Of course, many older people do need healthcare, but many others are fit, competent and self-sustaining. Across Europe, typically only one retired person in 20 lives in a care home. In the UK, of 10 million over-65s, just 300,000 live in care homes (that’s about 3 per cent). So the majority of Europe’s elderly resemble Okushima in Japan. They are the councillors and counsellors, the social secretaries and neighbourhood wardens, the carers of other elderly people, and even the political and social campaigners and agitators – the glue that holds busy societies together. Far from impoverishing societies, says John MacInnes, a demographer at the University of Edinburgh, UK, all the evidence is that “mass longevity facilitates affluence”.
The “silver market” is huge. You have only to watch US network television to see the constant advertising aimed at the elderly, from Viagra and holidays to equipment and leisure wear. Oldies have savings and cash from selling large houses they no longer need. The money is available for purchases and investment – and ultimately for their children.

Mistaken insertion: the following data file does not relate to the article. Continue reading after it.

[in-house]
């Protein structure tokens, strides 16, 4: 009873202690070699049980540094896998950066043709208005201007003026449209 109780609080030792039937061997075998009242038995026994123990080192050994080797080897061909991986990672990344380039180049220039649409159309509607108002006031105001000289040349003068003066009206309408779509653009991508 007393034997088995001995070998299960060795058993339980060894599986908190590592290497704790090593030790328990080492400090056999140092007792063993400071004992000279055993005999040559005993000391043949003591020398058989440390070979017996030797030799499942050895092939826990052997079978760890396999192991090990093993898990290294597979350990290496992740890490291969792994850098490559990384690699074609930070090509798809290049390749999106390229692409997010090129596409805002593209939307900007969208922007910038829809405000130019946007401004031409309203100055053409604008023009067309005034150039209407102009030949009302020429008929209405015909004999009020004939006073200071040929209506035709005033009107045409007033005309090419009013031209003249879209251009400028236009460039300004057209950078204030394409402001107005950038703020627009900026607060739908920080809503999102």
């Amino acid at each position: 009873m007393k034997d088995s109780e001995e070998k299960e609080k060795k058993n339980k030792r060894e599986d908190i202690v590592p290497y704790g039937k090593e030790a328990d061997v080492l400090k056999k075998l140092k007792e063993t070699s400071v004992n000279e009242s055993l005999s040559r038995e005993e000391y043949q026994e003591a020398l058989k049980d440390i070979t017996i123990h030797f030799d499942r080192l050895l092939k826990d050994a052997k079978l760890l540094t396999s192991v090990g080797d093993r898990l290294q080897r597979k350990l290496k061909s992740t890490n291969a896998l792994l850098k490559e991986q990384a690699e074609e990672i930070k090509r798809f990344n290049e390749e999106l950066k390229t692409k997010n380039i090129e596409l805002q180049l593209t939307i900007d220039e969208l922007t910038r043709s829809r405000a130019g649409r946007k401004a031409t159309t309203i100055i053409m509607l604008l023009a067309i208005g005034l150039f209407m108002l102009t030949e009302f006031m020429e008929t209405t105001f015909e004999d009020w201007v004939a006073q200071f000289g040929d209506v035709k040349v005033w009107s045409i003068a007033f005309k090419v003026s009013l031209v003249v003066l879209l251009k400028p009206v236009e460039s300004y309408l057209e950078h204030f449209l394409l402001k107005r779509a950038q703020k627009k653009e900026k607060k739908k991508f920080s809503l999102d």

But this is not fundamentally about economics or retirement. It is about society’s zeitgeist, its social wellsprings. The cultural historian Theodore Roszak at California State University, East Bay, once took me to task over an article on the threat of ageing societies: “Ageing,” he wrote, “is the best thing that has happened in the modern world, a cultural and ethical shift that looks a lot like sanity.”
At 50, we do not expect to act or feel as we did at 20 – nor at 80 as we did at 50. The same is true of societies. What will it be like to live in societies that are much older than any we have known? We are going to find out, because the ageing of the human race is one of the surest predictions of this century. If the 20th century was the teenage century, the 21st will be the age of the old: it will be pioneered by the ageing baby boomers who a generation ago took the cult of youth to new heights. Without the soaring population and so many young overachievers, the tribal elders will return. More boring maybe, but wiser, surely.
The older we are, the less likely we are to be hooked on the latest gizmos and the more we should appreciate things that last. We may even reduce pressure on the world’s resources by consuming less, and by conserving our environment more. We must especially hope for that, because unless the boomers can pay reparations for youthful indiscretions with the planet’s limits then we may all be doomed.
The 20th century did great things. We should be proud that for the first time most children reach adulthood and most adults grow old. But after our exertions, perhaps we need to slow down a bit. Take a breather. Learn to be older, wiser and greener. Doesn’t sound so bad, does it? Here’s to Ushi Okushima.